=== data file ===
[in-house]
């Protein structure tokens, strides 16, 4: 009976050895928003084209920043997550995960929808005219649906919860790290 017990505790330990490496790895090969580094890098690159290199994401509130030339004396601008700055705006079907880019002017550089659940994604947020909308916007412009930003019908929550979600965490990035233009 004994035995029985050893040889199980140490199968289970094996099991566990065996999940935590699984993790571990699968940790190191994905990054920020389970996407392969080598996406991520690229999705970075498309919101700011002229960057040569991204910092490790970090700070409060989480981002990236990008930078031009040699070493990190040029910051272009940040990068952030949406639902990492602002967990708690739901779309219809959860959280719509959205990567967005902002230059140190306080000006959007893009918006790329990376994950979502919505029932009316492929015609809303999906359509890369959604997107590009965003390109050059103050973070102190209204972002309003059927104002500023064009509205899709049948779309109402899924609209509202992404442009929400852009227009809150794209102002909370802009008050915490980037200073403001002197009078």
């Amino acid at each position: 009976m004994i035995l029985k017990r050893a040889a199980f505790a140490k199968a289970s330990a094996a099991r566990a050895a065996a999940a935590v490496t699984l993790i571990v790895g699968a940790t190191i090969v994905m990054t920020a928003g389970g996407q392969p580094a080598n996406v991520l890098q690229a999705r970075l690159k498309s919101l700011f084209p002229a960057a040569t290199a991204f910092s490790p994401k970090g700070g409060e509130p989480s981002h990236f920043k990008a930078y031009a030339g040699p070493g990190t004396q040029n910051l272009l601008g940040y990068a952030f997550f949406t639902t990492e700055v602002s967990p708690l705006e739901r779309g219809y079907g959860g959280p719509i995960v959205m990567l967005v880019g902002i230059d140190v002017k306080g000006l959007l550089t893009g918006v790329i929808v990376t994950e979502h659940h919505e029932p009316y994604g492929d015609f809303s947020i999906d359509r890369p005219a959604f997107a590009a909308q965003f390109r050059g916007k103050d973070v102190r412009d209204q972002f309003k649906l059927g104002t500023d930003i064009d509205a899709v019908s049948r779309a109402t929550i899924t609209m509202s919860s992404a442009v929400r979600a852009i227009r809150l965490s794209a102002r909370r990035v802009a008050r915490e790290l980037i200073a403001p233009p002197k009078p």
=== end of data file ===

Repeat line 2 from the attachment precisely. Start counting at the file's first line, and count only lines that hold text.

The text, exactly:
């Protein structure tokens, strides 16, 4: 009976050895928003084209920043997550995960929808005219649906919860790290 017990505790330990490496790895090969580094890098690159290199994401509130030339004396601008700055705006079907880019002017550089659940994604947020909308916007412009930003019908929550979600965490990035233009 004994035995029985050893040889199980140490199968289970094996099991566990065996999940935590699984993790571990699968940790190191994905990054920020389970996407392969080598996406991520690229999705970075498309919101700011002229960057040569991204910092490790970090700070409060989480981002990236990008930078031009040699070493990190040029910051272009940040990068952030949406639902990492602002967990708690739901779309219809959860959280719509959205990567967005902002230059140190306080000006959007893009918006790329990376994950979502919505029932009316492929015609809303999906359509890369959604997107590009965003390109050059103050973070102190209204972002309003059927104002500023064009509205899709049948779309109402899924609209509202992404442009929400852009227009809150794209102002909370802009008050915490980037200073403001002197009078």